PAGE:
Notice how Jesus responds to their questions; “Jesus answered them, “Destroy this temple, and I will raise it again in three days.” (Jn. 2:19). Did they understand what Jesus meant? Noticing their response, it does not appear that they understood Jesus; “The Jews then said, “This temple has been under construction for forty-six years, and will you raise it up in three days?” (Jn. 2:20). We learn in (Jn. 2:21), Jesus was talking about the “temple of His body.” John is pushing us forward in the narrative. John is pushing us to the cross.

JOHN 2:23-25 (NRSV)

“When he was in Jerusalem during the Passover festival, many believed in his name because they saw the signs that he was doing. 24 But Jesus on his part would not entrust himself to them, because he knew all people 25 and needed no one to testify about anyone; for he himself knew what was in everyone.”

Some believe, but not all. Jesus knows what is in the heart of people.


What is Jesus saying and doing? What is the meaning of this temple scene? One of the things John intends for us to see is that Jesus is the fulfillment of the temple. 

The tabernacle and later the temple is a story that begins on the first page of our Bible. Each are places where heaven and earth meet. 

Going back to the Garden and noticing the design of the Garden, we discover a familiar pattern. Described for us is the earth (Gen. 2:4), from the land, God creates a Garden (Gen. 2:8), and in the center of the Garden (Gen. 2:8), there is the tree of life. In (Gen. 3:8), we learn the Lord is present in the Garden, heaven and earth meet in the Garden.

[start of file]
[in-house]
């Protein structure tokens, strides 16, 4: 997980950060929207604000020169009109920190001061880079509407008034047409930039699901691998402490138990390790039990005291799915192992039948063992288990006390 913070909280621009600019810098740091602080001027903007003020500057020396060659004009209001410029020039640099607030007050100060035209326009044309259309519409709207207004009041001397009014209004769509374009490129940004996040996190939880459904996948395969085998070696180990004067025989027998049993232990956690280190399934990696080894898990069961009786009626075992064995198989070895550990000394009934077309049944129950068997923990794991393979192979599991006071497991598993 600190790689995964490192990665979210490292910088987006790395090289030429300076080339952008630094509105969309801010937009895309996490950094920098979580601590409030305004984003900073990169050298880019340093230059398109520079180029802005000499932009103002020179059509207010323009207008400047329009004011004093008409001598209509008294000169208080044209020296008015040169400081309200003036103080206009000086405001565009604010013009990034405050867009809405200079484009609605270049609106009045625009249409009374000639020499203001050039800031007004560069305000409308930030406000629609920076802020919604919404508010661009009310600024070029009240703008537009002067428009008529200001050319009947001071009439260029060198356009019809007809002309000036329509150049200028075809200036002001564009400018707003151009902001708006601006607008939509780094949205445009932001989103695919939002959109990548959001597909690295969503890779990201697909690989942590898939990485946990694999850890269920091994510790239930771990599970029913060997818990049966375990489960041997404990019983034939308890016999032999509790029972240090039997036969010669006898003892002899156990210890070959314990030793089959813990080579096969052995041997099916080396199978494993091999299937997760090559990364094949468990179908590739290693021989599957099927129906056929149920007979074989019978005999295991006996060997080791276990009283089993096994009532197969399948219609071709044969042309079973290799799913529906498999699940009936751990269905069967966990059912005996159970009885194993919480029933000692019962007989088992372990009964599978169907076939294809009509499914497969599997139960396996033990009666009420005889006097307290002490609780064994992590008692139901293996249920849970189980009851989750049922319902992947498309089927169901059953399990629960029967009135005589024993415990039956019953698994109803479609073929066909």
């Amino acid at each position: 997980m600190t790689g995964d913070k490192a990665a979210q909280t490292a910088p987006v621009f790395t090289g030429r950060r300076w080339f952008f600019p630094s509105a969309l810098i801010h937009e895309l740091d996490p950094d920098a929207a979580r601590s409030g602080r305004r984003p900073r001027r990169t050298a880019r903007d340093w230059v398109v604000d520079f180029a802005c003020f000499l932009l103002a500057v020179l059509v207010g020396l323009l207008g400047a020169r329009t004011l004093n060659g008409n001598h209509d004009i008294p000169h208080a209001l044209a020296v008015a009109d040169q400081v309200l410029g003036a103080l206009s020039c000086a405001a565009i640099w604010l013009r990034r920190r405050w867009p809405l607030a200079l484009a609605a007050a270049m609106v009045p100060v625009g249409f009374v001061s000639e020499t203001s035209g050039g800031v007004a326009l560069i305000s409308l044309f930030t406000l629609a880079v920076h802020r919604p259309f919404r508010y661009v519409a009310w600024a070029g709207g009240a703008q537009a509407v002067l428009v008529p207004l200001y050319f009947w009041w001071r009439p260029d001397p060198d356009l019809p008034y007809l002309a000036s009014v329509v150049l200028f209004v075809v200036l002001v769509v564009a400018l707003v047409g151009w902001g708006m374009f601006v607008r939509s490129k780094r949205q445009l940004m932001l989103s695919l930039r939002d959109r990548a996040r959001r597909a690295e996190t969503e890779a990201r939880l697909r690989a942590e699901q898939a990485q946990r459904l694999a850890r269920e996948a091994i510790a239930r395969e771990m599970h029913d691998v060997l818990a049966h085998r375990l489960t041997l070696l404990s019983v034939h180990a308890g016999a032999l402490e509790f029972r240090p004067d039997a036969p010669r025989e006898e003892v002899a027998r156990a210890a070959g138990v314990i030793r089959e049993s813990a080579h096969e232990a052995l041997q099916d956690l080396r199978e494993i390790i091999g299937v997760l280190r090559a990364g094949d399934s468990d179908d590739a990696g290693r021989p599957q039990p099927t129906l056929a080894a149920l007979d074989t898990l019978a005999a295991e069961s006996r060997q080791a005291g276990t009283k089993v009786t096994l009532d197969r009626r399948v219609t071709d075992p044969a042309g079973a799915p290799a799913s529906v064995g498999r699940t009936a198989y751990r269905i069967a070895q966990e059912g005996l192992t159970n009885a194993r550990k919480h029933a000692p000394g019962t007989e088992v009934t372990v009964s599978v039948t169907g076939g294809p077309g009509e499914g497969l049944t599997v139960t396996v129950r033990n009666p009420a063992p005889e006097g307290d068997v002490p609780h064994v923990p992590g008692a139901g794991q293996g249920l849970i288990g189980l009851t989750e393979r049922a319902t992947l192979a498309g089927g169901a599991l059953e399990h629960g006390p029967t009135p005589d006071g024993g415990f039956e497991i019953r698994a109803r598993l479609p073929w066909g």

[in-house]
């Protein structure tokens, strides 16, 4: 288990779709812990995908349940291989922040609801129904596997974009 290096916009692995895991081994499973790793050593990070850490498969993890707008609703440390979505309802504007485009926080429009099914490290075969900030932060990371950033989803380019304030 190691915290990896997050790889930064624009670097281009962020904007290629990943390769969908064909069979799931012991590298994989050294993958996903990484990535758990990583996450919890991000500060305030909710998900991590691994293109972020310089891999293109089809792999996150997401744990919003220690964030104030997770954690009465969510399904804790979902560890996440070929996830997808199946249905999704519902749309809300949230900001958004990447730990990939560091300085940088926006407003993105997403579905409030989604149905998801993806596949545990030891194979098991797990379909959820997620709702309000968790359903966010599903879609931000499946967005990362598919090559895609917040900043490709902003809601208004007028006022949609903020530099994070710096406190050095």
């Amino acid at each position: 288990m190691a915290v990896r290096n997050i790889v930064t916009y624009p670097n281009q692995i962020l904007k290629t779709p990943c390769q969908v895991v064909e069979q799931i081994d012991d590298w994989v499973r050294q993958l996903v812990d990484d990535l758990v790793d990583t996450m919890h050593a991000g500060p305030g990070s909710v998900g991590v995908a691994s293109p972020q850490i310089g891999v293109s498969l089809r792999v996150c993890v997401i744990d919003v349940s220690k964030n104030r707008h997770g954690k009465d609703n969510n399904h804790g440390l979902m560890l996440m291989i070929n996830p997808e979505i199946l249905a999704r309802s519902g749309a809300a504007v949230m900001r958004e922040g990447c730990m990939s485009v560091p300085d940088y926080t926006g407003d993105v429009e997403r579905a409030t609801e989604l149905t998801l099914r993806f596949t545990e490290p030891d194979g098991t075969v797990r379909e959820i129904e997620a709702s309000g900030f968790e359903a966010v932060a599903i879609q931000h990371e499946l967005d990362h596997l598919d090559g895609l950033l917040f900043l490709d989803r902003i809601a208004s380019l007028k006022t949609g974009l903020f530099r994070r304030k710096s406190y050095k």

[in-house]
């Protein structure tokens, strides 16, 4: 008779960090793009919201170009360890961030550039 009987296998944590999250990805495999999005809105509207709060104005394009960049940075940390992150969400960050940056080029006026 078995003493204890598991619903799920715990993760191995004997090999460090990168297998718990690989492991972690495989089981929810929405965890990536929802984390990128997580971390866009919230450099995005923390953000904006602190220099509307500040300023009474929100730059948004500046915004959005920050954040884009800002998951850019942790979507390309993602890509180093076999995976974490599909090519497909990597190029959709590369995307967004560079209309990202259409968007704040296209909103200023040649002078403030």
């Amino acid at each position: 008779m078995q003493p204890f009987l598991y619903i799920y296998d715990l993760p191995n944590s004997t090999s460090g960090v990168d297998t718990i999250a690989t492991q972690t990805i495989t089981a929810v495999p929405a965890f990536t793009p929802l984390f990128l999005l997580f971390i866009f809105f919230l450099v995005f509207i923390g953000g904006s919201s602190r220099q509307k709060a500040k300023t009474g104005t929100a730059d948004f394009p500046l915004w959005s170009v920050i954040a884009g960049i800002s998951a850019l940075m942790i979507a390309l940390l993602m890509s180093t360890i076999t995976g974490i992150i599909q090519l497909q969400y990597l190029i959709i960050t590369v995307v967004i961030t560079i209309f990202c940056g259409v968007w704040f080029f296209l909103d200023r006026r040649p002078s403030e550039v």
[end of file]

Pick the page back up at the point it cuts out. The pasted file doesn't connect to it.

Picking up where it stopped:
This pattern is one we see in both the tabernacle and the temple. The tabernacle consisted of the courtyard (Ex. 26), the Holy Place (Ex. 26:33), and the Holy of Holies, which contained the mercy seat (Ex. 26:34). In the tabernacle (Ex. 33:9), the Lord was present and talked with Moses. Later in the temple:


“When Solomon had ended his prayer, fire came down from heaven and consumed the burnt offering and the sacrifices; and the glory of the Lord filled the temple.”

Heaven and earth come together in the temple

JOHN 2:18-22 (NRSV)

“The Jews then said to him, “What sign can you show us for doing this?” Jesus answered them, “Destroy this temple, and in three days I will raise it up.” The Jews then said, “This temple has been under construction for forty-six years, and will you raise it up in three days?” But he was speaking of the temple of his body. After he was raised from the dead, his disciples remembered that he had said this; and they believed the scripture and the word that Jesus had spoken.”

John reveals the identity of Jesus. Jesus is the fulfillment of the temple, and in Jesus, heaven and earth come together.


New Revised Standard Version Bible, copyright © 1989 the Division of Christian Education of the National Council of the Churches of Christ in the United States of America. Used by permission. All rights reserved.